No retrial for man cleared of Qld murder

A man acquitted of a 1987 murder will not be retried under Queensland's double jeopardy laws.
A man acquitted of a 1987 murder will not be retried under Queensland's double jeopardy laws.

A Queensland man acquitted of a stabbing murder more than 30 years ago will not be retried despite new scientific techniques finding his DNA profile on a bloody pillowcase.

The victim's body was found tangled in her blood-covered bedding eight days after she and the man were seen socialising together in September 1987.

The man, who cannot be identified for legal reasons, admitted to police he'd been with the woman on the night, saying they watched TV together back at her flat.

But a jury acquitted him after testing techniques at the time found the blood on the pillow was consistent with not only the man, but about one in 1000 Australians.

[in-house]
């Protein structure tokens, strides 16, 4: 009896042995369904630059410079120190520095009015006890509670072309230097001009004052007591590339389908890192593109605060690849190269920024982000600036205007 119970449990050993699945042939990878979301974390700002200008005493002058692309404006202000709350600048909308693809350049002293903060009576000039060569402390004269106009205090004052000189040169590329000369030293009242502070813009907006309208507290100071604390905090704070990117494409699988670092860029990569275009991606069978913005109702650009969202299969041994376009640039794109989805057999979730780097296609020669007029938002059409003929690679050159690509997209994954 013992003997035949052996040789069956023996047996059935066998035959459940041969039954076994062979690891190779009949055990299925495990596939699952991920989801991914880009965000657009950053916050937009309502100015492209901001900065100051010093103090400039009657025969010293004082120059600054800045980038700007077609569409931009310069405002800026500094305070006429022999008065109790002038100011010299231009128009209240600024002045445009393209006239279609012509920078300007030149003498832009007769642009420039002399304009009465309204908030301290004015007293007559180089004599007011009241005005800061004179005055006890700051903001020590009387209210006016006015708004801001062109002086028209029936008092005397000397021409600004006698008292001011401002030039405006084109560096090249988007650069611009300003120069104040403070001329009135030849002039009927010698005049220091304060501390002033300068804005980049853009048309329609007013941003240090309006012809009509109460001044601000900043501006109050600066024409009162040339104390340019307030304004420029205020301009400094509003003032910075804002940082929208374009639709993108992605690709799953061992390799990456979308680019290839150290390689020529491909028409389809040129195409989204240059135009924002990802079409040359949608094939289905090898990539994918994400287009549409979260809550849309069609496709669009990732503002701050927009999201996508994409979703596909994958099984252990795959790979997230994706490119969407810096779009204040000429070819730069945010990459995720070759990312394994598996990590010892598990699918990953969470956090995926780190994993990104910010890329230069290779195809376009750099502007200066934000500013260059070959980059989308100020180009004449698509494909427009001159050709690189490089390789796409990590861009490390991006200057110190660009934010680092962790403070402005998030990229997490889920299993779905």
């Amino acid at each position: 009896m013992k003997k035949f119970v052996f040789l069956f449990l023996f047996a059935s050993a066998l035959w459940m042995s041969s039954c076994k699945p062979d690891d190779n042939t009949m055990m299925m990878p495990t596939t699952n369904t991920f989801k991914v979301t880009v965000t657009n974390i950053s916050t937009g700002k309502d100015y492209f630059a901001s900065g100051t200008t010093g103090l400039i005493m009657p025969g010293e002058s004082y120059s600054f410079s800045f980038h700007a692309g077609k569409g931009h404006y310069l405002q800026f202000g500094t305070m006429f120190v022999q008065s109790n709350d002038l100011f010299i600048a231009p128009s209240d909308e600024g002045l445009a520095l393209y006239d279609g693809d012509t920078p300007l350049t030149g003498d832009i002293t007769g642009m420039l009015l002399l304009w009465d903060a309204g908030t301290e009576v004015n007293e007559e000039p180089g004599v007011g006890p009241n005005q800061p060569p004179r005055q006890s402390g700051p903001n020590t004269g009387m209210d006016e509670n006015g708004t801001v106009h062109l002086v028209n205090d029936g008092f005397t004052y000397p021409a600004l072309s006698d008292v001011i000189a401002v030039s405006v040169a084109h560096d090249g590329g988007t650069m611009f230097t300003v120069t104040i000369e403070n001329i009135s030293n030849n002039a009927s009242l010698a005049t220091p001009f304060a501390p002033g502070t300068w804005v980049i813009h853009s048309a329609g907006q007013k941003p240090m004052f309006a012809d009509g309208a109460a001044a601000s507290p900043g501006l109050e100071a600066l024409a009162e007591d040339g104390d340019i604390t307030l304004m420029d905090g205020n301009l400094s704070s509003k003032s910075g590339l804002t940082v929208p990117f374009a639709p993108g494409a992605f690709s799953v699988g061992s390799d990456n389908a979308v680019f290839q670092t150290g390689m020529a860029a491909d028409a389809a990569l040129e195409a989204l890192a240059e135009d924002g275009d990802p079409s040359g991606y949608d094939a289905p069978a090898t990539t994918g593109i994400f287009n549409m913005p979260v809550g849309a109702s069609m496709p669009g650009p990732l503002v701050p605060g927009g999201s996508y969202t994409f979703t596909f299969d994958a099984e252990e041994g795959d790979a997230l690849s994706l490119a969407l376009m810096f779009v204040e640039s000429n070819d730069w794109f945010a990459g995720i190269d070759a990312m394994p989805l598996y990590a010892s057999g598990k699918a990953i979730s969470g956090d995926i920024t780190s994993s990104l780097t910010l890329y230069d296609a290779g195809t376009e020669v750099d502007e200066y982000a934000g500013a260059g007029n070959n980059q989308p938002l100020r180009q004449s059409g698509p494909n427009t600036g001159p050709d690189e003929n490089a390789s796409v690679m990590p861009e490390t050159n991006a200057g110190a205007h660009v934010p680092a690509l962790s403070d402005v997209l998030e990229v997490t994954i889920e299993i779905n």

Following the discovery of fresh evidence, the Director of Public Prosecutions sought an order for the man to be tried a second time under the state's double jeopardy laws.

But the Court of Appeal on Tuesday dismissed the application, saying the new evidence from the bloody pillowcase isn't reliable because the scientists who collected the samples aren't available to testify.

The fabric gave DNA profiles that matched the man's, but "how (it) got onto the pillow or when it was deposited is not known", the full bench of the court said in its judgment.

It is also unclear if the DNA is from the blood cells or from skin cells, which can be transferred from touching or clothing.

"No person is now able to give direct evidence about the provenance and handling of the tested sample," the justices said.

"If the fresh evidence is accepted it merely reinforces the admitted fact that the (man) had been inside the deceased's home."

Torn underwear found at the scene with bloodstains that matched the man's and about one in 500 Australians' blood have also been destroyed.

If the matter were to go to trial the man's defence team would not be able to test them, the court found.

"The inability of the (man) to test the scientific integrity in the process of obtaining the DNA profile means that there cannot be a fair trial," they said.

Australian Associated Press